Officials Probe Spills at Illinois Nuclear Power Plant

Federal, state, and local officials are investigating a previously unreported radioactive waste water spill near Godley, Ill., where the company Exelon owns and operates a nuclear power plant. Now, the company says two more of its plants in Illinois leaked radioactive waste.

RENEE MONTAGNE, host:

This is MORNING EDITION from NPR News. I'm Renee Montagne.

STEVE INSKEEP, host:

And I'm Steve Inskeep.

Here are two stories of environmental safety in two parts of the world. In a moment we'll learn about an aircraft carrier full of asbestos that's still looking for a final destination. First, a radioactive waste water spill outside of Chicago that went unreported.

MONTAGNE: It happened near Godley, Illinois, where the company Exelon owns and operates a nuclear power plant. Federal, state and local officials are investigating the spill. Now the company says two more of its plants in Illinois leaked radioactive waste. NPR's David Schaper reports on local residents looking for answers.

DAVID SCHAPER reporting:

To Joe Cosgrove(ph), this is simply a story about small town neighbors.

Mr. JOE COSGROVE (Resident, Illinois): In the country we believe neighbors don't hurt neighbors. When neighbors do something, they tell you.

SCHAPER: Cosgrove is parks director in Godley, a tiny town of about 600 people, which sits in the shadows of the neighbor, Exelon's Braidwood Nuclear Power Plant. In the past few weeks, Cosgrove and others have come to find out that radioactive tritium leaked from a pipeline leading off the plant grounds not just once in 2000, as the community had initially been told, but at least three other times as well, dating back to 1996.

And now residents have discovered that tritium levels in some groundwater supplies near where the spills occurred are above what the Environmental Protection Agency considers safe. Tritium is a low level radioactive substance, considered one of the least dangerous by the EPA. State and federal regulators say that tritium leaks pose no threat to public health and safety. But such assurances don't calm Cosgrove's fears.

Mr. COSGROVE: It's radioactive, and we feel it's Russian roulette. They've had two bullets in that chamber, and maybe we were lucky. But what about the next time? That's our concern.

Good evening. We would like to try to get underway.

SCHAPER: So Cosgrove and other concerned residents opened up Godley Park's gymnasium for a recent community forum on the nuclear plant's leaks. More than 300 worried residents turned out to try to get answers, not from Exelon, the company wasn't invited, but from the federal and state agencies charged with overseeing the nuclear power plant.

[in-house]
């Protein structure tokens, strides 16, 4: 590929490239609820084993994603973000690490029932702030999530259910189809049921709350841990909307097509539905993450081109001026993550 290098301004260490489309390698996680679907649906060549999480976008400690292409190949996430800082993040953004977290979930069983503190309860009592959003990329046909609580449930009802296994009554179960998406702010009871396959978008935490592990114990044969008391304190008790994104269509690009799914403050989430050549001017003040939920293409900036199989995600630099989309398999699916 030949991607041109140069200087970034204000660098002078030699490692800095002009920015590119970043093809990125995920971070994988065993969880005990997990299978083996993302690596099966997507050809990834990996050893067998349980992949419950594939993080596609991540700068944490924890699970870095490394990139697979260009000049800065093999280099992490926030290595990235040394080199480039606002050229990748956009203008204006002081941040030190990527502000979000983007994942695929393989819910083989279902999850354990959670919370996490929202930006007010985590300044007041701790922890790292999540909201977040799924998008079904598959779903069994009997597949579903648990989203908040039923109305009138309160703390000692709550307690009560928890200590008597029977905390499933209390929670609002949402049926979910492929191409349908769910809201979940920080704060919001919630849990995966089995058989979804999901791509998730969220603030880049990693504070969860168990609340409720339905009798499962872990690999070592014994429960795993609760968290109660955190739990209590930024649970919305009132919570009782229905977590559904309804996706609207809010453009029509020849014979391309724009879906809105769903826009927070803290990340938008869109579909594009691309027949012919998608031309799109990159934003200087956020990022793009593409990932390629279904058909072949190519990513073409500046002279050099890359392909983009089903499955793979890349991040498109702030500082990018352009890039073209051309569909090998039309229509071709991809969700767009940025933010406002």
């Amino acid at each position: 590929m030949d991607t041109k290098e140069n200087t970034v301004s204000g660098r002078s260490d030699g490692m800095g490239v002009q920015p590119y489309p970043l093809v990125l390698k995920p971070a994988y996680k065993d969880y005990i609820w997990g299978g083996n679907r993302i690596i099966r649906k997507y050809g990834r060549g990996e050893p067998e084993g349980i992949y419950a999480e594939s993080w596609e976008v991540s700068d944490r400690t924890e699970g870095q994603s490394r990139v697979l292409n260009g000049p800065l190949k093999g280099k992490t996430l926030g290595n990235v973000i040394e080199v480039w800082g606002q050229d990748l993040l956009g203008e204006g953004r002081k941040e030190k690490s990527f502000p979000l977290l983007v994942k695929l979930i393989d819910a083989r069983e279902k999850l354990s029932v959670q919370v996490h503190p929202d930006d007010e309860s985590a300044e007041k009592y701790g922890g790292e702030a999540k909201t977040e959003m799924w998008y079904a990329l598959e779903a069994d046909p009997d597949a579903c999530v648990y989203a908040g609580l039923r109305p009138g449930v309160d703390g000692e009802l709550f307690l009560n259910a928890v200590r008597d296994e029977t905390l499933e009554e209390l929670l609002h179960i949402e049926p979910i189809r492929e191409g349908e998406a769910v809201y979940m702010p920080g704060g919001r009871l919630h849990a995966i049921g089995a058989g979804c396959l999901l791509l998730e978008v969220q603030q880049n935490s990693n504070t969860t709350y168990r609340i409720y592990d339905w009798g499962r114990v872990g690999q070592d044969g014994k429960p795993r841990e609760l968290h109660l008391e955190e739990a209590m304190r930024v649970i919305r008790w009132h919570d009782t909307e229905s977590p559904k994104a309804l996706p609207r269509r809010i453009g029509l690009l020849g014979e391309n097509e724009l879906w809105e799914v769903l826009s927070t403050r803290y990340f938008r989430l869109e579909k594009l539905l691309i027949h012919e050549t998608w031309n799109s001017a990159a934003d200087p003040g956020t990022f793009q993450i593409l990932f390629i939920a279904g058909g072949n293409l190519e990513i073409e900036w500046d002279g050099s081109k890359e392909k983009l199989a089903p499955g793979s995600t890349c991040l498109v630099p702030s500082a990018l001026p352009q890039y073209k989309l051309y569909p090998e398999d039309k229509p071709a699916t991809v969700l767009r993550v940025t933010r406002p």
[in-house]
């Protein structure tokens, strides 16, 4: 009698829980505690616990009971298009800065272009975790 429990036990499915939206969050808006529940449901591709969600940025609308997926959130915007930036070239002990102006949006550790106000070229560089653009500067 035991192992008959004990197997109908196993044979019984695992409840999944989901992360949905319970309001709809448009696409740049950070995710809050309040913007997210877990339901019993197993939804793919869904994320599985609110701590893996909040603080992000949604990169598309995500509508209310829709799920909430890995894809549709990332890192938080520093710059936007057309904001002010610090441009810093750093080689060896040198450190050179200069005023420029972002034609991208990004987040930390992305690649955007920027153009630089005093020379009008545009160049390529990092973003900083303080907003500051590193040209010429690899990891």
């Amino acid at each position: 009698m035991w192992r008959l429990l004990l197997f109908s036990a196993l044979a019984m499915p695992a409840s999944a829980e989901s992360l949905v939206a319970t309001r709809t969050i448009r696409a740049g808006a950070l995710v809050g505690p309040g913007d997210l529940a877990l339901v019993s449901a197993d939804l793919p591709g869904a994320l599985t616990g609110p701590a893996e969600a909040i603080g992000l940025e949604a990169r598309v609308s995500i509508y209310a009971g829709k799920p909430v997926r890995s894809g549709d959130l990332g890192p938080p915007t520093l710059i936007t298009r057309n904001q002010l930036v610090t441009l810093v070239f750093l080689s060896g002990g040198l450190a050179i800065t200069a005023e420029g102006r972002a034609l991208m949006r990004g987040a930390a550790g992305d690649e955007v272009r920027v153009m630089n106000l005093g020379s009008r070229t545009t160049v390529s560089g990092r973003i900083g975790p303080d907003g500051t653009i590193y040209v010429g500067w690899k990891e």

Mr. BILL BUSHER (Illinois Environmental Protection Agency): With respect to the question of this public forum, is our water safe?

SCHAPER: Bill Busher of the Illinois Environmental Protection Agency tackled the residents' worries head on.

Mr. BUSHER: At this point and time, from the data I have today, my answer to that question is, your water is safe.

SCHAPER: Busher and representatives from the Federal Nuclear Regulatory Commission say independent tests of residential water wells show tritium levels far below the federal limit. But the regulators also acknowledge that they too were not notified by Exelon about all of the radiation leaks when they should have been.

That outraged residents who questioned why regulators rely on nuclear power companies to self-report safety problems in the first place. One resident shouted that the agencies that are supposed to be watchdogs are nothing more than lap dogs. Nuclear Regulatory Commission spokeswoman Victoria Mittling(ph) says the NRC has a full-time inspector onsite at every nuclear power plant in the country. But she says the agency simply doesn't have the resources to observe everything that might go wrong at a plant.

Ms. VICTORIA MITTLING (Spokeswoman, Nuclear Regulatory Commission): We do rely on the licensee to provide us with true and correct information. And if they do not, there are consequences that they suffer.

SCHAPER: Mittling says those consequences can include hefty fines. She adds that the NRC is investigating what it knew about the tritium leaks and when, looking at not just Exelon, but at itself to see if the agency acted as it should. Exelon officials admit they have not handled the tritium spills well. Exelon spokesman Craig Nesbitt.

Mr. CRAIG NESBITT (Spokesman, Exelon): It's not a good situation. We're not happy about it. We're not happy that we're dealing with this eight years later. And we're going to fix it. And even more importantly, we're going to make sure it never happens again.

SCHAPER: Nesbitt says Exelon is fully cooperating with regulators and investigators. The company is also now checking for possible tritium leaks at all 10 of its nuclear power plants across the country, six of them in Illinois, three in Pennsylvania, and one in New Jersey.

David Schaper, NPR News, Chicago.

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